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David Carek, Spacesuit Engineer
November 13, 2008

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To support long-duration missions to the moon or Mars, the next generation of spacesuits will need to be able to do many things current spacesuits do not. Those new capabilities will require the development of new spacesuit systems. David Carek's job is to make sure all those new systems work together flawlessly.

What is your job, and how do you support spacesuit development?
I am a lead systems engineer in the Systems Engineering Division at NASA's Glenn Research Center in Cleveland, Ohio. I primarily work on the communications, avionics, software and power systems for the new spacesuits that will be used to return to the moon. We call a spacewalk an extravehicular activity, so often you will see the acronym "EVA" used to describe both a spacewalk as well as the spacesuit system.

In addition to lunar missions, these spacesuits will be used in the new rocket NASA is building to transport astronauts to the International Space Station. We are in the early phases of the EVA project and are developing the requirements and preliminary design for the electronics that will go into the new suit. Much of my work involves interacting with a diverse cross section of folks that directly perform and support current spacewalks, such as astronauts, mission controllers, space medical doctors and various engineering disciplines. These interactions are used to determine and define the needs for the new EVA spacesuits.

Why is this element of spacesuit development important?
The spacesuits used today on the space shuttle and the International Space Station are not compatible with the surface environments of either the moon or Mars, nor can they support the logistical requirements of long-term missions. Significant new development must occur to provide the capabilities needed for extended lunar missions. Without new power, avionics and software systems, NASA would be unable to perform lunar EVAs safely or efficiently.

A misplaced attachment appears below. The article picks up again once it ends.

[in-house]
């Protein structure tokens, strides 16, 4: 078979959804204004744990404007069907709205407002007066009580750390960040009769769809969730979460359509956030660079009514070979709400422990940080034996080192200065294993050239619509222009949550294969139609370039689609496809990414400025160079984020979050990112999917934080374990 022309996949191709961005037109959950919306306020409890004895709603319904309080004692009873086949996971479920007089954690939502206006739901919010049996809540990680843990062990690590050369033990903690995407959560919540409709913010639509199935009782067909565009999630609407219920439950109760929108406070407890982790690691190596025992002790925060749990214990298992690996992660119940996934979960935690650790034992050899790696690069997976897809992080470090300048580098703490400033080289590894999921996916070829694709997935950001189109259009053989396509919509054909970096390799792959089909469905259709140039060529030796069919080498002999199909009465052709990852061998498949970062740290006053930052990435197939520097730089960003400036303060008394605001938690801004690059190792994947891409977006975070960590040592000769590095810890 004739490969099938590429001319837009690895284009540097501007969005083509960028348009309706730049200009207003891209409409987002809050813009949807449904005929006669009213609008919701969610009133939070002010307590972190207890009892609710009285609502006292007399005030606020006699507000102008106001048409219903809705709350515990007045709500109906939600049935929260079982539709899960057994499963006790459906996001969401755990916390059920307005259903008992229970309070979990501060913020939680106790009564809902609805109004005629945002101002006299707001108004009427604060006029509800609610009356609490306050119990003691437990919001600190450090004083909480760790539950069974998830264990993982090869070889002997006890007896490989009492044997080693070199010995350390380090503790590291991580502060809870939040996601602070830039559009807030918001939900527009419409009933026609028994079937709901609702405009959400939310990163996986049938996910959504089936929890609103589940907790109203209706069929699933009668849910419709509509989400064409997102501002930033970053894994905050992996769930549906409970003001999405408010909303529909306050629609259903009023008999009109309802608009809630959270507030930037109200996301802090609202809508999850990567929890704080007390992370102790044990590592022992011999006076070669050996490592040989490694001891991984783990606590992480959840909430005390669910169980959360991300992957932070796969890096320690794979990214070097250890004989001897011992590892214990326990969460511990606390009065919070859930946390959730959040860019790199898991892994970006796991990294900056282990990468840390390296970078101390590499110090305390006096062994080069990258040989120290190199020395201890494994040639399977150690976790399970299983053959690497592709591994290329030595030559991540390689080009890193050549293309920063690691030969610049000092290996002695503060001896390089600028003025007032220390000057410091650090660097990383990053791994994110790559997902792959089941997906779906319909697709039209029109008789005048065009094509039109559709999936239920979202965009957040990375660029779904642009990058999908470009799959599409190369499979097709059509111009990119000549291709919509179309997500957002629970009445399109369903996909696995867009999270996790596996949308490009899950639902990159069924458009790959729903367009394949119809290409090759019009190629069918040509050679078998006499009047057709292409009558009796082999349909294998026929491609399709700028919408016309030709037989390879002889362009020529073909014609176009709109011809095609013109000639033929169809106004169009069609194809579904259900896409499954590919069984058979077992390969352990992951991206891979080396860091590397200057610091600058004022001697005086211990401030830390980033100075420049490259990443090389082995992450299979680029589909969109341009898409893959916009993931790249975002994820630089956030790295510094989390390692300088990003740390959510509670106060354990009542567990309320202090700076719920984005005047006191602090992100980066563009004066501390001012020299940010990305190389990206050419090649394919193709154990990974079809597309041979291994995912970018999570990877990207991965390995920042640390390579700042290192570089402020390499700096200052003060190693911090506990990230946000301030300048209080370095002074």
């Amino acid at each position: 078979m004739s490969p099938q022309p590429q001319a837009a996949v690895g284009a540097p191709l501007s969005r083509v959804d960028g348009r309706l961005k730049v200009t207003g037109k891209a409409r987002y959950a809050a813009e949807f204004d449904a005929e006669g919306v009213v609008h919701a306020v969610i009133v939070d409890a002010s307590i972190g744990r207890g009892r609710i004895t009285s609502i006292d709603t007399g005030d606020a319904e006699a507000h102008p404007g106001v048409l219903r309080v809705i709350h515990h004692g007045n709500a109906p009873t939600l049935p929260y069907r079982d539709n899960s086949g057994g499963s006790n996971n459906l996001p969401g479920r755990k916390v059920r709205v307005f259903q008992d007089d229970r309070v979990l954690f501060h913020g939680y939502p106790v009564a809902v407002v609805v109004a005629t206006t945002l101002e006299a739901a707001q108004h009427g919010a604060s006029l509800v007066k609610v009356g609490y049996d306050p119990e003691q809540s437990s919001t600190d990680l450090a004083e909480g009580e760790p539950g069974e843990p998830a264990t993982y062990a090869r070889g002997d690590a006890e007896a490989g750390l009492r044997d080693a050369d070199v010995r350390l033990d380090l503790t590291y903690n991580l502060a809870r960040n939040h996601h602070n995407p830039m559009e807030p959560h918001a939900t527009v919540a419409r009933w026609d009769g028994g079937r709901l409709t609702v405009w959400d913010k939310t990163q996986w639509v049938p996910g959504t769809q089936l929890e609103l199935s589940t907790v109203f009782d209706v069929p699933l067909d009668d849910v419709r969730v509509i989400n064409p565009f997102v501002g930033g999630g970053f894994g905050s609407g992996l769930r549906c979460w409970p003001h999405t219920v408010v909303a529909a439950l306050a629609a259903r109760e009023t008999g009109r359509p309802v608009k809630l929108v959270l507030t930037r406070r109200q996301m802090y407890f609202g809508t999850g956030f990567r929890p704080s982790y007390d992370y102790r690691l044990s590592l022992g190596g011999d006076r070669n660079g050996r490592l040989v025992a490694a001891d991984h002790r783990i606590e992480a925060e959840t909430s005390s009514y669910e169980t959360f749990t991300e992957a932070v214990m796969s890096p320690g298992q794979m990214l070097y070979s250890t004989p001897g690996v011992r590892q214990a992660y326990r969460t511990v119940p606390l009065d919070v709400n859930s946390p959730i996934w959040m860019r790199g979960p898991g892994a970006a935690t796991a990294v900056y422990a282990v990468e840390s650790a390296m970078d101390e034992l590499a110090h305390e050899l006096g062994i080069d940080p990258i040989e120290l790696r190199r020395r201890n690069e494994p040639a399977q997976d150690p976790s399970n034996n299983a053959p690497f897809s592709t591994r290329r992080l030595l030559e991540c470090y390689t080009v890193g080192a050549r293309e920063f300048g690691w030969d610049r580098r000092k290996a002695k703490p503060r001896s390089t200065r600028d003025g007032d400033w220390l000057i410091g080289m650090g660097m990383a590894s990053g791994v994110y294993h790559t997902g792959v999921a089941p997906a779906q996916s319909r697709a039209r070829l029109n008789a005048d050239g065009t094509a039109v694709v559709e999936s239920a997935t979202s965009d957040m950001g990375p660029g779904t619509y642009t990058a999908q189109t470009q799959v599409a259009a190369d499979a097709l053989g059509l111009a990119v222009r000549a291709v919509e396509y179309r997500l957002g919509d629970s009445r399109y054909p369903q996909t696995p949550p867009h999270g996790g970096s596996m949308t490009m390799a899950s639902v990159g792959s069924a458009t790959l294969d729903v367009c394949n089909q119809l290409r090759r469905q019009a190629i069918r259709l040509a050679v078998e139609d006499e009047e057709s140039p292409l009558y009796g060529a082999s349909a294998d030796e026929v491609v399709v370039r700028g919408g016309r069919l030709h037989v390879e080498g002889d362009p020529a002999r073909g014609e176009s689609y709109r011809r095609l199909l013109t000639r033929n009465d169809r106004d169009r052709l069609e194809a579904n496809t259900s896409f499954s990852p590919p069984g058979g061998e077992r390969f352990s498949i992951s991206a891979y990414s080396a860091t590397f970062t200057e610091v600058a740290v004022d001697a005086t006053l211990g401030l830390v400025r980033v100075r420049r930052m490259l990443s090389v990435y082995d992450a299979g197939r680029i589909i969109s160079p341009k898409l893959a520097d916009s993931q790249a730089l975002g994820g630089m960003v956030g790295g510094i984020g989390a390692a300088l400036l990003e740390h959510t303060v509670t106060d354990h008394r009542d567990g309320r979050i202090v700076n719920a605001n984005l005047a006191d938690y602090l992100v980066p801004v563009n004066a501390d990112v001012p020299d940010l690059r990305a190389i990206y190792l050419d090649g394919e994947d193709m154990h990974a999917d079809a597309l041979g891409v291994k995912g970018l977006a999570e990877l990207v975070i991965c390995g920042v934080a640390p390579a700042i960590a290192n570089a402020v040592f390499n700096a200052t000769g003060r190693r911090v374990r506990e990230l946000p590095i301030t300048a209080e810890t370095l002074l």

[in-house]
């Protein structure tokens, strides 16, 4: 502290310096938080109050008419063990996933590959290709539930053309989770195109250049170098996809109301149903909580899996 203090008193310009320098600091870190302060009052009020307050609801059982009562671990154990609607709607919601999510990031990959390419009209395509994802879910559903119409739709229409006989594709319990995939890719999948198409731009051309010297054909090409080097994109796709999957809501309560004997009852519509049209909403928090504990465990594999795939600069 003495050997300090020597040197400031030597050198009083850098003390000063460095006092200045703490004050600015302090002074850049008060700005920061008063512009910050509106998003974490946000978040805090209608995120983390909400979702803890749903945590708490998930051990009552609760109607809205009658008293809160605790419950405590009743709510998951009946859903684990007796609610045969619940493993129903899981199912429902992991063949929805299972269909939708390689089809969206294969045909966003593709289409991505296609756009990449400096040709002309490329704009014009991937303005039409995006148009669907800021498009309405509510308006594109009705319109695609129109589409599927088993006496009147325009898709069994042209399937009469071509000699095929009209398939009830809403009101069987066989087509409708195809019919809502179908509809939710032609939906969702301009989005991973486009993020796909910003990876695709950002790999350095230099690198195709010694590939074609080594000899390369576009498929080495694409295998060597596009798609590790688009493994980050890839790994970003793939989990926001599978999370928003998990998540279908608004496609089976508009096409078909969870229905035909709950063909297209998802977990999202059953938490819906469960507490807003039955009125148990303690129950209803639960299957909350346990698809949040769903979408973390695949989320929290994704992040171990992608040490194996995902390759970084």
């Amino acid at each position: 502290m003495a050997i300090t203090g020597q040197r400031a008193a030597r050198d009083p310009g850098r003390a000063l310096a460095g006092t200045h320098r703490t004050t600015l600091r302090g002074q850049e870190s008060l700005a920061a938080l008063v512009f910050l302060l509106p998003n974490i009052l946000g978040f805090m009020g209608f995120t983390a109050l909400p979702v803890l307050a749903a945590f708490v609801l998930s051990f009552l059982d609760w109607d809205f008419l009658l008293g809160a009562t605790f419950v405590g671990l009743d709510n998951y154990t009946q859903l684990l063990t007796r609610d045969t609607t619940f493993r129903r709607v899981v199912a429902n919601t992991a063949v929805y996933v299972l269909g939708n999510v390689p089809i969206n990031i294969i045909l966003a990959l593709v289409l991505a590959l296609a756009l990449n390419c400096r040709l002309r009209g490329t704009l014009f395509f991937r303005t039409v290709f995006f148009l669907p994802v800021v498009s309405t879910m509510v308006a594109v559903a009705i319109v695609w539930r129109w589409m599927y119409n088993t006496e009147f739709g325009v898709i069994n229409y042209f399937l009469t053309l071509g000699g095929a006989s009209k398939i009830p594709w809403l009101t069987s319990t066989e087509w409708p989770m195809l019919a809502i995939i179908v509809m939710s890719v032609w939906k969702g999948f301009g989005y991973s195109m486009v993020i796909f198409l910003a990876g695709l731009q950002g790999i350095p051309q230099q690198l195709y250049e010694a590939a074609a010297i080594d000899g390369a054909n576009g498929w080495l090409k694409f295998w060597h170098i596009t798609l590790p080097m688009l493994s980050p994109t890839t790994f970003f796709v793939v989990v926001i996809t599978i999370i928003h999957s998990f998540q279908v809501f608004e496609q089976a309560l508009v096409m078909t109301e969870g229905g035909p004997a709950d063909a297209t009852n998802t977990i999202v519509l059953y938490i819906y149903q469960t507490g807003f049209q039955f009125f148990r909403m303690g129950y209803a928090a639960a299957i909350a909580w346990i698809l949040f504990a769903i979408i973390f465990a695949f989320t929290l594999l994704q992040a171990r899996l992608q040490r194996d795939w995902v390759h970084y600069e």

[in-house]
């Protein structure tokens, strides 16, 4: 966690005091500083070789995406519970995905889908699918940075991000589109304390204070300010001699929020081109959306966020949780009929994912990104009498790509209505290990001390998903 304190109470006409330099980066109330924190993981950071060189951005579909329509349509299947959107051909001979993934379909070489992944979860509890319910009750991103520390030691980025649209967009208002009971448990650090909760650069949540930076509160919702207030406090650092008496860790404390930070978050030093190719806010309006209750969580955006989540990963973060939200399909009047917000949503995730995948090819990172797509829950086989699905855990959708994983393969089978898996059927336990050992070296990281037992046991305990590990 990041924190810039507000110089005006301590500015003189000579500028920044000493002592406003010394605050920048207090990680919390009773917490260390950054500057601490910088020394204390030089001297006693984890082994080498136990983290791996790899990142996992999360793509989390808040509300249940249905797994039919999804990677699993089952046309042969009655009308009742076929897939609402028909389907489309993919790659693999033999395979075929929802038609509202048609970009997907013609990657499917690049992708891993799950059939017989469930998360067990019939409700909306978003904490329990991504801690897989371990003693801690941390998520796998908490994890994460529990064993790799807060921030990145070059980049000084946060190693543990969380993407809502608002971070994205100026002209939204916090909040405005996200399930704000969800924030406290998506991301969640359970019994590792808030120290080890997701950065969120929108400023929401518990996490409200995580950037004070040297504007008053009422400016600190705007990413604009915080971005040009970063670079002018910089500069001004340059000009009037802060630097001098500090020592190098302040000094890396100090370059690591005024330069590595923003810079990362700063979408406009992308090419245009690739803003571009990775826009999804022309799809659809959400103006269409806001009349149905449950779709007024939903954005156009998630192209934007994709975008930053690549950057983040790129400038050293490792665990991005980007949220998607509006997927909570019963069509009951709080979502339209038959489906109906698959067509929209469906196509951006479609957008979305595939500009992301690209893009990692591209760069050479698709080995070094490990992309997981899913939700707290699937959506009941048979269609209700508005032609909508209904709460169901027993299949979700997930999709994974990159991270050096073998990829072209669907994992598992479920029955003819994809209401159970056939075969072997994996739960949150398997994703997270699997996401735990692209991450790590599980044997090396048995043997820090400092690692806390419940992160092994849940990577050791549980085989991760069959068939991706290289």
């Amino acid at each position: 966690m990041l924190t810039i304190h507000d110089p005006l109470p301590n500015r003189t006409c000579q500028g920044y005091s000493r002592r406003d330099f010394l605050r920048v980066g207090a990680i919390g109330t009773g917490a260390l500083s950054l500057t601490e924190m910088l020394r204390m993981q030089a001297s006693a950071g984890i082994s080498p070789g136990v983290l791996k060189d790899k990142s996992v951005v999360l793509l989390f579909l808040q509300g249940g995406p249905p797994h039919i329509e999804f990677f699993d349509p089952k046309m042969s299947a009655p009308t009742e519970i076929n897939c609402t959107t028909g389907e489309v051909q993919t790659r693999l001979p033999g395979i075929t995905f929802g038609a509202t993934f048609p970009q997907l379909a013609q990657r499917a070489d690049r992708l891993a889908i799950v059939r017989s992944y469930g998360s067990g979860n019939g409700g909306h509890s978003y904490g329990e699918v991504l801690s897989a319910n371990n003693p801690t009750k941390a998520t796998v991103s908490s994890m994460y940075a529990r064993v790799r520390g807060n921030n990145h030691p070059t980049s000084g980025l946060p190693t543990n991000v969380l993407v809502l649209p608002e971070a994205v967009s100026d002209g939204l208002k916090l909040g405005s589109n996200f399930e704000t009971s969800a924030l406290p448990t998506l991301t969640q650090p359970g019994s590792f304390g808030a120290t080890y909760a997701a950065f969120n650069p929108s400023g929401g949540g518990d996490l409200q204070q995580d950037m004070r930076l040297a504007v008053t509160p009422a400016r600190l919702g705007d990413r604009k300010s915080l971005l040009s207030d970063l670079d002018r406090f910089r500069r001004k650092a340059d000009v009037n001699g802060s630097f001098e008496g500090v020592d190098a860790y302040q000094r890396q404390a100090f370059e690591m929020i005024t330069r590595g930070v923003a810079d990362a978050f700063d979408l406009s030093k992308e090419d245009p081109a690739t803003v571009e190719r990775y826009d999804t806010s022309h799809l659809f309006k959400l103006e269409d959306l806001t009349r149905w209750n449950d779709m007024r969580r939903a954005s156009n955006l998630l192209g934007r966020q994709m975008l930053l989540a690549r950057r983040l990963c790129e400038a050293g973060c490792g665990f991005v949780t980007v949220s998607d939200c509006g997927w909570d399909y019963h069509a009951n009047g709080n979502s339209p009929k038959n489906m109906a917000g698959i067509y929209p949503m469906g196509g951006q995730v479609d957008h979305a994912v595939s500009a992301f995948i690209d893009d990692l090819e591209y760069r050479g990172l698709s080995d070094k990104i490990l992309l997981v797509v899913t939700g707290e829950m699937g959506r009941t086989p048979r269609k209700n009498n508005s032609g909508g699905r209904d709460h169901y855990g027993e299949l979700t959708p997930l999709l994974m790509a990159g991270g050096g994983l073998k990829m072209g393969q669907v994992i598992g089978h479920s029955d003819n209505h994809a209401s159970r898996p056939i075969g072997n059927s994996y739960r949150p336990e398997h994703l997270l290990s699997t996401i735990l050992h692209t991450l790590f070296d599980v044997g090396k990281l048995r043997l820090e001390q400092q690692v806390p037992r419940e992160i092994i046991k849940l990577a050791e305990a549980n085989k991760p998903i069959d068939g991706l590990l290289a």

How did you get your current position?
My current position was a gradual migration from similar work I was doing under a technology development program called Advanced EVA. This was a multicenter collaborative effort among NASA's Johnson Space Center in Houston and Glenn. In 2006, the EVA Systems Project Office was created at Johnson to develop the next-generation spacesuits for the Constellation Program. Glenn was given responsibility for the power, communications, avionics and software systems within this project. As part of that transition, I moved into the lead systems engineering position at Glenn.

Were you involved with NASA as a student in high school or college, and, if so, what projects were you involved with?
Yes, I was fortunate to be selected for a summer internship with NASA between my junior and senior years in college. I had the opportunity to work in several areas including mechanical design, analysis, testing and software development. I designed and fabricated a test fixture used to evaluate candidate filler materials in a supersonic compressor. I also developed a computer program that calculated the maximum operating speed for compressor rotors based on disk burst margins.

What are the challenges your team faces in working with this aspect of spacesuit development?
Some of the biggest challenges we face are developing hardware that works in the harsh environment of space. Typical consumer electronics that we have on Earth will not work in space because of radiation, temperature extremes and operation in a vacuum. In addition, the systems we develop must keep astronauts alive from hundreds of thousands of miles away. Our systems must have the highest reliability possible to prevent catastrophic hazards. Mass and power constraints are also formidable challenges for everyone developing space hardware.

As NASA prepares to go back to the moon, what changes will be needed for this aspect of spacewalk support?
Future lunar and Mars expeditions will require greater autonomy for EVA exploration. The capabilities we are developing for future EVA spacesuits include integrated voice, video and data communications systems; advanced avionics displays and controls; medical monitoring systems; advanced caution and warning systems; and software systems to provide autonomous operations and reduced dependency on Earth-based mission control. These key capabilities are needed to increase productivity and safety of the astronauts during an EVA.

What else would you want to tell people about your job or your experiences with spacewalk support?
Being involved with the development of spacesuit flight hardware and software is something that provides a great deal of personal satisfaction for me. It's not something that many people get to do. It's also really cool when you can tell your friends and family that you work with astronauts.

Related Resources
NASA's Glenn Research Center
NASA's Johnson Space Center
NASA Higher Education Projects

David Hitt and Heather R. Smith/NASA Educational Technology Services

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Carek standing next to a spacesuit under a tent in the desert
David Carek inspects the avionics on a prototype next-generation spacesuit being tested in the desert.
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David Carek
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